> Anyway, if any gentles on the list could give me an idea of "Japanese lite" for
                                > my daughter, I'd really appreciate it. I sew marginally well, but have not tried
                                > anything more complicated than a T-tunic yet. I would like to get info on a
                                > period Japanese name for her, as well as some simple garb. And who knows, she
                                > might like it enough that she continues with the Japanese persona for the rest of
                                > her life, you never know.
                                >

                                You should also grab Compleat Anachronist #65, "A Japanese Miscellany" -- it's got a
                                lot of basic info on doing Japanese in the SCA, including a section on naming
                                patterns.

                                Effingham
                              • kujika@aol.com
                                Solveig this is Kuji you where kind enuff to do Tea at my camp last year , I will have Igo at war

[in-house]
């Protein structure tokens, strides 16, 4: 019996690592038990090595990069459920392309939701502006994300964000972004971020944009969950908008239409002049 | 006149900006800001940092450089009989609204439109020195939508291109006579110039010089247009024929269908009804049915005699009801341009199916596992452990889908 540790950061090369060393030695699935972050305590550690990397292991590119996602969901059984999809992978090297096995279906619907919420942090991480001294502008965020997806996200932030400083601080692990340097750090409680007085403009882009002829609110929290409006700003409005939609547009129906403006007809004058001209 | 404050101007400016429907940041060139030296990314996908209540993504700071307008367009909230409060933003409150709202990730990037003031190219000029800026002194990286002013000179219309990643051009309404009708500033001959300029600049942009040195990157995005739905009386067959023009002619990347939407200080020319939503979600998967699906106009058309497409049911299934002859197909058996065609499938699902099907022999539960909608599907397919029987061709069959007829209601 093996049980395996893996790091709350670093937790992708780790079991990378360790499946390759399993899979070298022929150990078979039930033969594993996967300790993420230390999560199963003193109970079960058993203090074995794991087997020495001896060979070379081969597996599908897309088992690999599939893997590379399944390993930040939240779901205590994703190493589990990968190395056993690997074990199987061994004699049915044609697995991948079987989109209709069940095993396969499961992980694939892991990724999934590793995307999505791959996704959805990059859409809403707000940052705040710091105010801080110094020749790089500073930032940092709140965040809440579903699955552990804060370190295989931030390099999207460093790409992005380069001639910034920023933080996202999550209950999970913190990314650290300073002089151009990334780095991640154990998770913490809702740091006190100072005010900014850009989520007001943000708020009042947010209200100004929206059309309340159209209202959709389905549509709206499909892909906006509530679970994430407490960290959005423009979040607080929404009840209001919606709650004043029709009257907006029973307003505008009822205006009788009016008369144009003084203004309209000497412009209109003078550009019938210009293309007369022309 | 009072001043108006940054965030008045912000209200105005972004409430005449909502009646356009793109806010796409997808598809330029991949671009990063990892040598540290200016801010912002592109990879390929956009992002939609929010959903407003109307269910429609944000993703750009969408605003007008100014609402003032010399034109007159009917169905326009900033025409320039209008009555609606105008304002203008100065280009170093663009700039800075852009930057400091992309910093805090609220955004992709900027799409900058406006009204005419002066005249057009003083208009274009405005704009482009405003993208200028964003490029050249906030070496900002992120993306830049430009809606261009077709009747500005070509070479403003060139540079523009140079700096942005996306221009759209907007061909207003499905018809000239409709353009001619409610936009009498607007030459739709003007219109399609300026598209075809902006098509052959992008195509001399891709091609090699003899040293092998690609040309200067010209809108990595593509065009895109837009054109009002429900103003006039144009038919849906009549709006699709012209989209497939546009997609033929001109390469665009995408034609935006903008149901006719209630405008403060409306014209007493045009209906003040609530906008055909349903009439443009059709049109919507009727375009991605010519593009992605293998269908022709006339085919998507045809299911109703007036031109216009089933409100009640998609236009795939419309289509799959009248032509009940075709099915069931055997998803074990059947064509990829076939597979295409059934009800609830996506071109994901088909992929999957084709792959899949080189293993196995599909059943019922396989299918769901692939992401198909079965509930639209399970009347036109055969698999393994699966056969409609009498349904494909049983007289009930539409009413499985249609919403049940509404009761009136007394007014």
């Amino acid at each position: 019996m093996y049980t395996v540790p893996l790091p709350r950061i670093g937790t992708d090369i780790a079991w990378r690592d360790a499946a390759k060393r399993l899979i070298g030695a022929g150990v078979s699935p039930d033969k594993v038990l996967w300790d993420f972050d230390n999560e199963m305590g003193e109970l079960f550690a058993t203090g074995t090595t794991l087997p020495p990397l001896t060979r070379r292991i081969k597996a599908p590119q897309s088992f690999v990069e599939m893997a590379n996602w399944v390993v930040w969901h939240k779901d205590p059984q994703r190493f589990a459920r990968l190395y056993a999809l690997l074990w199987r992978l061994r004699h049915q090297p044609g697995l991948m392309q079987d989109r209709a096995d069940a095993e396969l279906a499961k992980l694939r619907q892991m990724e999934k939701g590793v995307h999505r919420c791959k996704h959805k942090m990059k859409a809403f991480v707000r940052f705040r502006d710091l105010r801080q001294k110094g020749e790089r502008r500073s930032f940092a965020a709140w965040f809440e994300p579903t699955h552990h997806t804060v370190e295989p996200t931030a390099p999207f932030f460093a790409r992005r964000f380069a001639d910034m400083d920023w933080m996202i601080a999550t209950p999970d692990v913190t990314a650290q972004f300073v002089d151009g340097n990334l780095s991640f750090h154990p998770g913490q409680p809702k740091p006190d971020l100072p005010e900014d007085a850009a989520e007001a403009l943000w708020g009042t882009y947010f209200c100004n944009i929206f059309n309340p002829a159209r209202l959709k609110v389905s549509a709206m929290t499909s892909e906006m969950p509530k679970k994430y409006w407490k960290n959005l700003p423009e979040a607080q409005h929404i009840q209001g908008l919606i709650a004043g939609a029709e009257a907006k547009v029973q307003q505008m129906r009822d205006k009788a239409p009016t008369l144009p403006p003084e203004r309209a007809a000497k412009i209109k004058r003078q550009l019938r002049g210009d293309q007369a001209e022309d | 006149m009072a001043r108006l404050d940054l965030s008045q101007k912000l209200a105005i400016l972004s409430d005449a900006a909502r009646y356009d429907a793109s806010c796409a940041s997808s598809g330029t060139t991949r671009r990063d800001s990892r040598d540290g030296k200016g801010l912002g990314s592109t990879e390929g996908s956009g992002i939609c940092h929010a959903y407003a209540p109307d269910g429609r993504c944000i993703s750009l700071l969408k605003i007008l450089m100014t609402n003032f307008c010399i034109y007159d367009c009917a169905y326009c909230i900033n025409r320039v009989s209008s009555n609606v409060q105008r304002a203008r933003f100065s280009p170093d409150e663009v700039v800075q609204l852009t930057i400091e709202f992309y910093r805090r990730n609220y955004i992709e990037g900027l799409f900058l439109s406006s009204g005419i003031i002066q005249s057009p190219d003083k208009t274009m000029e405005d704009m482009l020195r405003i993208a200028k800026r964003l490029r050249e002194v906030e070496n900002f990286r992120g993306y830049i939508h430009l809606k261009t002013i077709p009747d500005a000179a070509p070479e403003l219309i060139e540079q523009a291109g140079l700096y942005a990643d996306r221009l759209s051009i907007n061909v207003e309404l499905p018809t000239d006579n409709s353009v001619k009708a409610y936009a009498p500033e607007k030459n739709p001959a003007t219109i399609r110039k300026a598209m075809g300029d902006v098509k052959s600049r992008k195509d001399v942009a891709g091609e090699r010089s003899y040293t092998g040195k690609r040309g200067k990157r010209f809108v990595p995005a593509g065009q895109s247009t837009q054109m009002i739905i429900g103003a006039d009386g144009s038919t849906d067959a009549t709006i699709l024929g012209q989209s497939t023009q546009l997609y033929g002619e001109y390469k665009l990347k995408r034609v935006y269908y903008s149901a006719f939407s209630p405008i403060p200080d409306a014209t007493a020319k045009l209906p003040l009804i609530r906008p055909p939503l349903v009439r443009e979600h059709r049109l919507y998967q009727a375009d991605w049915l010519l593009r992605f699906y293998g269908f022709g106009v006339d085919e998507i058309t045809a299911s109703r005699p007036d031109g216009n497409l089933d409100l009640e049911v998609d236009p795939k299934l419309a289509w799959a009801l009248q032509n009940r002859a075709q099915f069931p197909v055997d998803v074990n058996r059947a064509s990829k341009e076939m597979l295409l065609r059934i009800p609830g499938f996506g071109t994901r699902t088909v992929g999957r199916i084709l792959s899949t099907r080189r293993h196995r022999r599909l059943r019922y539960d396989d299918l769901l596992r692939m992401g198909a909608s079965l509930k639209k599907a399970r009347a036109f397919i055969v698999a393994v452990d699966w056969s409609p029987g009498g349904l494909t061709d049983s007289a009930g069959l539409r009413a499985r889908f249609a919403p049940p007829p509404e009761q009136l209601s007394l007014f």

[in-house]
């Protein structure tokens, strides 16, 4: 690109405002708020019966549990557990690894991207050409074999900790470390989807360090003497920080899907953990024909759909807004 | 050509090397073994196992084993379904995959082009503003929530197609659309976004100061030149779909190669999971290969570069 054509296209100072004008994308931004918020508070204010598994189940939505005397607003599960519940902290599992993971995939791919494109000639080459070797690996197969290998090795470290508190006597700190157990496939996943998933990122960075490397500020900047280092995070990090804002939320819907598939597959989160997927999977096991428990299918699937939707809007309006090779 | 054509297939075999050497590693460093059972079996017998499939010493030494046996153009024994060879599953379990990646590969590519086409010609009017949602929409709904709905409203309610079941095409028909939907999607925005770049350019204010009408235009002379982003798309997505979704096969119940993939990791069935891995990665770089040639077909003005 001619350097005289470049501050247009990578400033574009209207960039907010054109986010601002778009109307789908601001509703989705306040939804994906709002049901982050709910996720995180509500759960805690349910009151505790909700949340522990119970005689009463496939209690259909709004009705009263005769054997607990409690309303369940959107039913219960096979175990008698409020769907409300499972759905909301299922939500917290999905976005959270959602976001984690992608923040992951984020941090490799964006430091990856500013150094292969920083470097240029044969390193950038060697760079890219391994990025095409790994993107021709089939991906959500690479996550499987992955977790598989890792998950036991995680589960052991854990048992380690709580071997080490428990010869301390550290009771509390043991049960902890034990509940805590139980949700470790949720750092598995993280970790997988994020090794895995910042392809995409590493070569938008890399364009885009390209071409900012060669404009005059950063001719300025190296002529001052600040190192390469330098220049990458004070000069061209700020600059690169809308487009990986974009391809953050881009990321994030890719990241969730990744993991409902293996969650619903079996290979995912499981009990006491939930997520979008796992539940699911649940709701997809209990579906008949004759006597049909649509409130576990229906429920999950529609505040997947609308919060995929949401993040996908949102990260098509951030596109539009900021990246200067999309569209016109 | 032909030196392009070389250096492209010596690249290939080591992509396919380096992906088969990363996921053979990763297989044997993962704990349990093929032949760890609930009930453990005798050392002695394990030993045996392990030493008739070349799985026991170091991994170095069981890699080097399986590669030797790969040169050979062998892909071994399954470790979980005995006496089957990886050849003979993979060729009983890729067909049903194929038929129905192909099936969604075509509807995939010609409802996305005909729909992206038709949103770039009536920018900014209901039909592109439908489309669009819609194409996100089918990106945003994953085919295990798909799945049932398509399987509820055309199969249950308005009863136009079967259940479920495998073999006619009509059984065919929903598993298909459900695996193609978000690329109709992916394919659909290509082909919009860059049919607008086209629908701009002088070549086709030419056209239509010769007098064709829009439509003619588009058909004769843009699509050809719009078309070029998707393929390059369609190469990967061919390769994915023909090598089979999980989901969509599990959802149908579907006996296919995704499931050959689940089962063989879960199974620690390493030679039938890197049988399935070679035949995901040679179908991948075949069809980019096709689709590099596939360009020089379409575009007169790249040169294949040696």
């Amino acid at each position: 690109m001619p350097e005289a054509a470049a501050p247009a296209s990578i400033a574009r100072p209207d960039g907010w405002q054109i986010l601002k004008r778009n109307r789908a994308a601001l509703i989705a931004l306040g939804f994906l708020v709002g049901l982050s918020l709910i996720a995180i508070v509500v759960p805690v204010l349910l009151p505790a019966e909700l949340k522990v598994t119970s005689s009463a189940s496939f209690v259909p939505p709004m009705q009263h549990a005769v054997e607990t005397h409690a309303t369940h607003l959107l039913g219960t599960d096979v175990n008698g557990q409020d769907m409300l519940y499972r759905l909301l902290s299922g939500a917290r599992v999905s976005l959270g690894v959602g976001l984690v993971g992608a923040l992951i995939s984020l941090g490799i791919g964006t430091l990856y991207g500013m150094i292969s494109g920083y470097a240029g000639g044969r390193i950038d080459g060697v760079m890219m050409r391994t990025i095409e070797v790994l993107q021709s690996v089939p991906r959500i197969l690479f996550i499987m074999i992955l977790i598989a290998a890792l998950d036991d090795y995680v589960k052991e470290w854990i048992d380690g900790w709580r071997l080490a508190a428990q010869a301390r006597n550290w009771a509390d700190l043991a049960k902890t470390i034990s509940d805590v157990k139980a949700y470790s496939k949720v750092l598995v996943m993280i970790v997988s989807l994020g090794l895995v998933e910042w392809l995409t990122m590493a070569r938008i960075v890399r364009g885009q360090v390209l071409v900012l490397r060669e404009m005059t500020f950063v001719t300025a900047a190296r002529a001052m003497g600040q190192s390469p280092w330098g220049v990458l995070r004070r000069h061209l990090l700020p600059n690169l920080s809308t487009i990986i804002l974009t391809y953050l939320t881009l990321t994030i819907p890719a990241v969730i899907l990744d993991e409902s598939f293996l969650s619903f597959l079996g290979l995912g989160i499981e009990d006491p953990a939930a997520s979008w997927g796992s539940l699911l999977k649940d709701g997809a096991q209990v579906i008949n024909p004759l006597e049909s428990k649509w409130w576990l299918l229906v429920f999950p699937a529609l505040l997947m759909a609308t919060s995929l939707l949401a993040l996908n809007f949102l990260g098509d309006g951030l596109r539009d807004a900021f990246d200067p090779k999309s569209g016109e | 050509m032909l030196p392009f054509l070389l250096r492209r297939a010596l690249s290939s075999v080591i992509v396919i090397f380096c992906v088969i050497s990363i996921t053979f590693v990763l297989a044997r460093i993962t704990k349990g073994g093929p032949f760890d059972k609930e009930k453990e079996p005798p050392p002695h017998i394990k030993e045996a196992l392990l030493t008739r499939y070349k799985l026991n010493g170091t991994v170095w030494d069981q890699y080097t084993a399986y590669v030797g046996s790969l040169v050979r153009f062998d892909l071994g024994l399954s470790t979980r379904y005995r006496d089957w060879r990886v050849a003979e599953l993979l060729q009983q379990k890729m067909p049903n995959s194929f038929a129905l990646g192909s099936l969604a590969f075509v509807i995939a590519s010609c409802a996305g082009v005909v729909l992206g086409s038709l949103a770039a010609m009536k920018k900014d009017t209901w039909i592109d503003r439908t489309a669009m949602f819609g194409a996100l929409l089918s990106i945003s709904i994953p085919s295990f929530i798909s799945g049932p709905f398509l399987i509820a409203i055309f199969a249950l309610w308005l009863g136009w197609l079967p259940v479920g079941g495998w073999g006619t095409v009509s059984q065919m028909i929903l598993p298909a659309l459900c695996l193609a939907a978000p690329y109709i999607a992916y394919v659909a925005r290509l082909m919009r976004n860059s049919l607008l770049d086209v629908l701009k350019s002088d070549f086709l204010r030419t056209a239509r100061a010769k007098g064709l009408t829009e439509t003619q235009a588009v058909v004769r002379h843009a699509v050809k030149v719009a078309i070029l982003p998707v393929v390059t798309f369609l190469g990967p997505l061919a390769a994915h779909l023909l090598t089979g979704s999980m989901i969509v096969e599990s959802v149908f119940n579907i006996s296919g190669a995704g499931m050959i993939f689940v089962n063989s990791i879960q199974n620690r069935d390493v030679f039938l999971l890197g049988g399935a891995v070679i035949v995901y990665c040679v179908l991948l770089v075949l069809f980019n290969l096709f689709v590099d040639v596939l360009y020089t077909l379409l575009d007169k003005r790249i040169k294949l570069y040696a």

Message 15 of 22 , Jul 7, 2000
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                                  Solveig this is Kuji you where kind enuff to do Tea at my camp last year , I
                                  will have Igo at war
                                • Kass McGann
                                  ... year , I ... Kuji! You unapologetic lurker! Fujiwara no Aoi
                                  Message 16 of 22 , Jul 7, 2000
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                                    --- In sca-jml@egroups.com, kujika@a... wrote:
                                    > Solveig this is Kuji you where kind enuff to do Tea at my camp last
                                    year , I
                                    > will have Igo at war


                                    Kuji! You unapologetic lurker!

                                    <in a huff>
                                    Fujiwara no Aoi